For static website

3. Go to your domain registrar and change the nameserver to the new server. That’s it. The DNS will take 24-48 hours to propagate. During this period of time, your site will be unstable, oscillating between the new and old server, but since it is a static website, so your visitors won’t see any differences. Avoid making any changes during this period of time.

For dynamic website

4. You will need to configure your site to point to the database at the new server (some web hosts don’t allow remote access to their database, so check with your web host before you begin). Open your cPanel in the new server. Scroll down until you see the icon Remote MySQL. Click on it.


Enter your domain name in the field and click “Add Host“.


Log out of cPanel. In your old server, open your database configuration file (for WordPress, it is the wp-config.php file). At the field where it asks you for database hostname detail, change it to the IP address of the new server. In WordPress:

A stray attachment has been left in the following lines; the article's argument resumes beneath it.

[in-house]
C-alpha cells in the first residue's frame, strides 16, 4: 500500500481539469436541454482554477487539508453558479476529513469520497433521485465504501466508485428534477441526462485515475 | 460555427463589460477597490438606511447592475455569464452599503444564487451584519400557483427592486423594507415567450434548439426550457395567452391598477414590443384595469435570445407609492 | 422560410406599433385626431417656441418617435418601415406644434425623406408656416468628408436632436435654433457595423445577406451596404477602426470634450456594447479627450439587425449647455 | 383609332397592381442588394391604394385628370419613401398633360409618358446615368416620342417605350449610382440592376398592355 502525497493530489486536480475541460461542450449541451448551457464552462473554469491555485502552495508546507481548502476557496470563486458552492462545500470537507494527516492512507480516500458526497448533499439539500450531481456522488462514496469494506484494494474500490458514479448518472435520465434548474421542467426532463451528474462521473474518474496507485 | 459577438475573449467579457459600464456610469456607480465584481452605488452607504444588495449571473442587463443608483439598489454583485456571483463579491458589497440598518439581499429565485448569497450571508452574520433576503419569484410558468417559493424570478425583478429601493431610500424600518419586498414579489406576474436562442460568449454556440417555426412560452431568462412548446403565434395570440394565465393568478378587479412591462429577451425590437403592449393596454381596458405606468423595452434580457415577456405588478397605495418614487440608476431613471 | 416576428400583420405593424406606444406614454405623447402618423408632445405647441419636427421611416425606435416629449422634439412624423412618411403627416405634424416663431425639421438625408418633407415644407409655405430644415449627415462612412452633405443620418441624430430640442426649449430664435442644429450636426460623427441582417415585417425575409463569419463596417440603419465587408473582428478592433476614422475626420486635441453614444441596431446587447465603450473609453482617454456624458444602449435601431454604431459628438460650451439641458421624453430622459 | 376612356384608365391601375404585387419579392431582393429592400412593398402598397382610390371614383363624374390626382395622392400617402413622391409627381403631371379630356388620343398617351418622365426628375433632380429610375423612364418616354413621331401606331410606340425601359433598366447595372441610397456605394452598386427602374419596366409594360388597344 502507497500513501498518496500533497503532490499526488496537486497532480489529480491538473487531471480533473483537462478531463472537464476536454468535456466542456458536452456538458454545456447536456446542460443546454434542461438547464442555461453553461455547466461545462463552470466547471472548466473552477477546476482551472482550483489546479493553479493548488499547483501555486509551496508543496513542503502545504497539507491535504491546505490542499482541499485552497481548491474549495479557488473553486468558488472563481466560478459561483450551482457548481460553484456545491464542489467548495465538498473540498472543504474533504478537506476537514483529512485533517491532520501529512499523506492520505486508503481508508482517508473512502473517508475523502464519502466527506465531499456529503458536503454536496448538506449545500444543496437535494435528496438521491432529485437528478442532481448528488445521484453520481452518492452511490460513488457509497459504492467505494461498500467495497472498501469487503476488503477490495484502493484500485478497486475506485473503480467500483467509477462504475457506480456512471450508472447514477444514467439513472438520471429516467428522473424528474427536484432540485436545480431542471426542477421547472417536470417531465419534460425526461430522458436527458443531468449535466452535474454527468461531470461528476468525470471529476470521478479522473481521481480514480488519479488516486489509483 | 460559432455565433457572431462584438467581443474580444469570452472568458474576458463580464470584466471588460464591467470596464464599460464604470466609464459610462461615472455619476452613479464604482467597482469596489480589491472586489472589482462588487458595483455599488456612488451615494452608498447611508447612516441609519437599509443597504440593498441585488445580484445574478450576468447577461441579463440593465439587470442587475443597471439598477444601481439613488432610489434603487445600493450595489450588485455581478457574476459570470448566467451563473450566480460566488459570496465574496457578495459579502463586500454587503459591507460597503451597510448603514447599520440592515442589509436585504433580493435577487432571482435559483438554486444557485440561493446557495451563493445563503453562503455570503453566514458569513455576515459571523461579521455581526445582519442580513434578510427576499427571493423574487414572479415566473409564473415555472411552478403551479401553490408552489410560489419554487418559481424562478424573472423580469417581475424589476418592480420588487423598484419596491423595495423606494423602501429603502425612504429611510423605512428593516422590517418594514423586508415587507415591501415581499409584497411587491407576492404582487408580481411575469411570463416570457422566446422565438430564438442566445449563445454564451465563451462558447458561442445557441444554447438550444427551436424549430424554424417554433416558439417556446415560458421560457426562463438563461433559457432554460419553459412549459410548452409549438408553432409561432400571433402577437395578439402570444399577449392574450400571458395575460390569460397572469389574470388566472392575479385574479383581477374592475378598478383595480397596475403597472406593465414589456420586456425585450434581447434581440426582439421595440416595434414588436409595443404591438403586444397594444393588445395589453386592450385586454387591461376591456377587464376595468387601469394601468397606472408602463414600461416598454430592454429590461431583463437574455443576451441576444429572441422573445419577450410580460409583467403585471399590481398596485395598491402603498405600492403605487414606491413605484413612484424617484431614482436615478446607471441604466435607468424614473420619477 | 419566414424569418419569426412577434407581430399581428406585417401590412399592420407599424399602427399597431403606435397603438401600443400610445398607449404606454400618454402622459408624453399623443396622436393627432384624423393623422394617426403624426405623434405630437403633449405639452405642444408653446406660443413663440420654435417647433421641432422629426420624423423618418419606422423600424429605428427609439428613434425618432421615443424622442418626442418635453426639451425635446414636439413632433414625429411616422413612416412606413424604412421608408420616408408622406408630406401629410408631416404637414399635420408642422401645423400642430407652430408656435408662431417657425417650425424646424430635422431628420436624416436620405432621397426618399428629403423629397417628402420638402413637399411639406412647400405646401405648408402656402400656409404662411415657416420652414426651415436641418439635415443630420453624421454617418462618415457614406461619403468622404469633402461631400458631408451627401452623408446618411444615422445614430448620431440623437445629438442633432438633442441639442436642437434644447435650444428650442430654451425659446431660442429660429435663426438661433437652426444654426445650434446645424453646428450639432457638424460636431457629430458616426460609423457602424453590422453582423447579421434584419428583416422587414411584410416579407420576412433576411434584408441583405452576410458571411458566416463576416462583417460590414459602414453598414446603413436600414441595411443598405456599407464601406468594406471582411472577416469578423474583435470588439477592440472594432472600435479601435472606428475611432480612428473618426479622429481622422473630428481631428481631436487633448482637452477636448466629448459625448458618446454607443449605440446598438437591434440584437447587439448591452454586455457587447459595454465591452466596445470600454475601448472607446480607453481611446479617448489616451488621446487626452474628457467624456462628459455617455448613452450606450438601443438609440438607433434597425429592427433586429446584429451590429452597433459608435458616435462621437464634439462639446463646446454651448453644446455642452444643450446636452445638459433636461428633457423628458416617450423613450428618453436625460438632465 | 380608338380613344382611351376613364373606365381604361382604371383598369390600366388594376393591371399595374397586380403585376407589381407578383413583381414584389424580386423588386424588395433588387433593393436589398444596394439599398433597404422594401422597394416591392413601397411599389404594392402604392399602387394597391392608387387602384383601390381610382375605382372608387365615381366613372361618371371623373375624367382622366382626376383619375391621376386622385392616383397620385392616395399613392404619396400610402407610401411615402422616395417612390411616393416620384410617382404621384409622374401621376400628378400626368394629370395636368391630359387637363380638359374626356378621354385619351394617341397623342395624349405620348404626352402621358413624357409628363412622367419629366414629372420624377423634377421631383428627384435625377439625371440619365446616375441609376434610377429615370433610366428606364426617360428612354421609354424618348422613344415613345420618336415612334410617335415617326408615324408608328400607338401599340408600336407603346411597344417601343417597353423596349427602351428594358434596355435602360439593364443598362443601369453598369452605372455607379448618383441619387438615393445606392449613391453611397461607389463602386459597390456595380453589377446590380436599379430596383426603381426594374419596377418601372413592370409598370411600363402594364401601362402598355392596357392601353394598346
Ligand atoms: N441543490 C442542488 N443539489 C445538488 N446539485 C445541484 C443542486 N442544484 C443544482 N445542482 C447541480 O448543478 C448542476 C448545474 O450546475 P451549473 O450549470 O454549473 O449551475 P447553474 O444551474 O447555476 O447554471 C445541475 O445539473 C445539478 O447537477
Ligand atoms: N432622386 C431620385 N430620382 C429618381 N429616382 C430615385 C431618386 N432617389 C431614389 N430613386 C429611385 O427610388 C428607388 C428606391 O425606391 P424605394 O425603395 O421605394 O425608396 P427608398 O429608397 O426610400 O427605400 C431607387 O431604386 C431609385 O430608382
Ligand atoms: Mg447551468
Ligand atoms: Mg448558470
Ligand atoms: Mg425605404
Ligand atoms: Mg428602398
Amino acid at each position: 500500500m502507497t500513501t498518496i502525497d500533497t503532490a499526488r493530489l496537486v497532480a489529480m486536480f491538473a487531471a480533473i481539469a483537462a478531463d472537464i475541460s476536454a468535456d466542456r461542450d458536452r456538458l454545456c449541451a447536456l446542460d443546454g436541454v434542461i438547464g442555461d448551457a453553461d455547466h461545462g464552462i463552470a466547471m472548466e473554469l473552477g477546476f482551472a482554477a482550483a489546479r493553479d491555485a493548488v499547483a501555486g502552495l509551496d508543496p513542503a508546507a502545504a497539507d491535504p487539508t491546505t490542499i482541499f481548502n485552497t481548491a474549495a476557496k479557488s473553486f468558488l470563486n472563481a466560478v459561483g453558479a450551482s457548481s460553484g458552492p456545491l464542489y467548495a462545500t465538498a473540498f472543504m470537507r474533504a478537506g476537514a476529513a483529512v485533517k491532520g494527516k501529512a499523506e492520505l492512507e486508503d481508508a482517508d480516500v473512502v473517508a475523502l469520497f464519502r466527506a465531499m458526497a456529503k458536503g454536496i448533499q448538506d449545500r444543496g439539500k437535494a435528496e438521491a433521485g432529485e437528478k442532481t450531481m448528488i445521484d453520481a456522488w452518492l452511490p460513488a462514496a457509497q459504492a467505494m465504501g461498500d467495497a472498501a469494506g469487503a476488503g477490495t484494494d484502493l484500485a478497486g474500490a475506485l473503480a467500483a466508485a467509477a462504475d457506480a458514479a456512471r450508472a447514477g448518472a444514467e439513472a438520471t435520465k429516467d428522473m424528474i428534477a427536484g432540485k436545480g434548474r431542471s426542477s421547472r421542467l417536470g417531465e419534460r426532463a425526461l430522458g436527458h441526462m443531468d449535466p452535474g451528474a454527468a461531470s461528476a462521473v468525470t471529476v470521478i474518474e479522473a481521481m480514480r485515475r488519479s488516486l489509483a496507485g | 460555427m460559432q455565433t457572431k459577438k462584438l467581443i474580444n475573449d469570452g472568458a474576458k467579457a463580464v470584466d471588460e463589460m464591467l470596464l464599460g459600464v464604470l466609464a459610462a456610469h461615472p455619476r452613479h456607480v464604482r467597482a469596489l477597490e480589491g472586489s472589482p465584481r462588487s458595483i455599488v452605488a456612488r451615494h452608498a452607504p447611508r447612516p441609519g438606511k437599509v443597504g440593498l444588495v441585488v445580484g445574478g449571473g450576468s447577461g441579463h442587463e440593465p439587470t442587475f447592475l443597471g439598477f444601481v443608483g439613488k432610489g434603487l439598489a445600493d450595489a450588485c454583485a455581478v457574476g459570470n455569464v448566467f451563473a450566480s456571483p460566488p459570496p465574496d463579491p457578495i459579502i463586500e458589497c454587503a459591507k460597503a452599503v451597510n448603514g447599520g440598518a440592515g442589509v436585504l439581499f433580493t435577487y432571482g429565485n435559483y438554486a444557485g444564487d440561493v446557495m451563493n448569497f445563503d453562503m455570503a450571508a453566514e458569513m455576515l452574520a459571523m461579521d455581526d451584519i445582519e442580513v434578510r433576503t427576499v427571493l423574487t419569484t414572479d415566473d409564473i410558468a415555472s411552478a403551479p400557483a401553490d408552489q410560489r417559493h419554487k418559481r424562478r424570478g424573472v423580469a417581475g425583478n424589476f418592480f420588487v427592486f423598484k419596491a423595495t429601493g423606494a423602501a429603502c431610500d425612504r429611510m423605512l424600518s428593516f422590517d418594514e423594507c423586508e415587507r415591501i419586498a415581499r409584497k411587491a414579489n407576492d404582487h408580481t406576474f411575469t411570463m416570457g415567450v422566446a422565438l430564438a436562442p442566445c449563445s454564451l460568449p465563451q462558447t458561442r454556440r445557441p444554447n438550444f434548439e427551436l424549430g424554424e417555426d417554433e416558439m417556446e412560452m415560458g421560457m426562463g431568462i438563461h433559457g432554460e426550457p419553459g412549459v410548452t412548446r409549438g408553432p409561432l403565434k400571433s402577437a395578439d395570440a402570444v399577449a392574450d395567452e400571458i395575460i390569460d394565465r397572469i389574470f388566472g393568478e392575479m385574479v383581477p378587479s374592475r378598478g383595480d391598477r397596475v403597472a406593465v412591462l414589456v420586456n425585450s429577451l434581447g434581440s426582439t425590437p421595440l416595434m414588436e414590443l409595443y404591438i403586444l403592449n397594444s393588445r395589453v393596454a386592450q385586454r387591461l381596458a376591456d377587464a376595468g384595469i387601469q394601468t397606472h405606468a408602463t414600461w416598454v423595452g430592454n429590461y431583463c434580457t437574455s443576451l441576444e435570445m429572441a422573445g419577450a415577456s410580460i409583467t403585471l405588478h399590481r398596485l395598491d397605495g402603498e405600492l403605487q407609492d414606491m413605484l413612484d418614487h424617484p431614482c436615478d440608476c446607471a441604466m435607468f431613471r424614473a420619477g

Save and upload to the old server.

5. Go to your domain registrar and change the nameserver to the new server. That’s it. While the DNS is propagating, your visitors will see content from the old server. However, as the database is pointed to the new server, all changes make on the site will be updated in the new server. Once the migration is done (24-48 hours time), your new server will be up and running with all the changes make during the migration.

Migrating site in a VPS/Dedicated hosting environment

Before we start, it is assumed that all users have root access to their servers and both the old and new servers are running cPanel/WHM.

1. Log in to the WHM in the old server. On the left panel, scroll down till you see the “Edit DNS Zone” link. Click on it.


2. Select the domain that you are migrating.

3. Look out for this field where it shows the domain name and the IP address.


Change the 86400 (or 14400) to 300. Save the changes.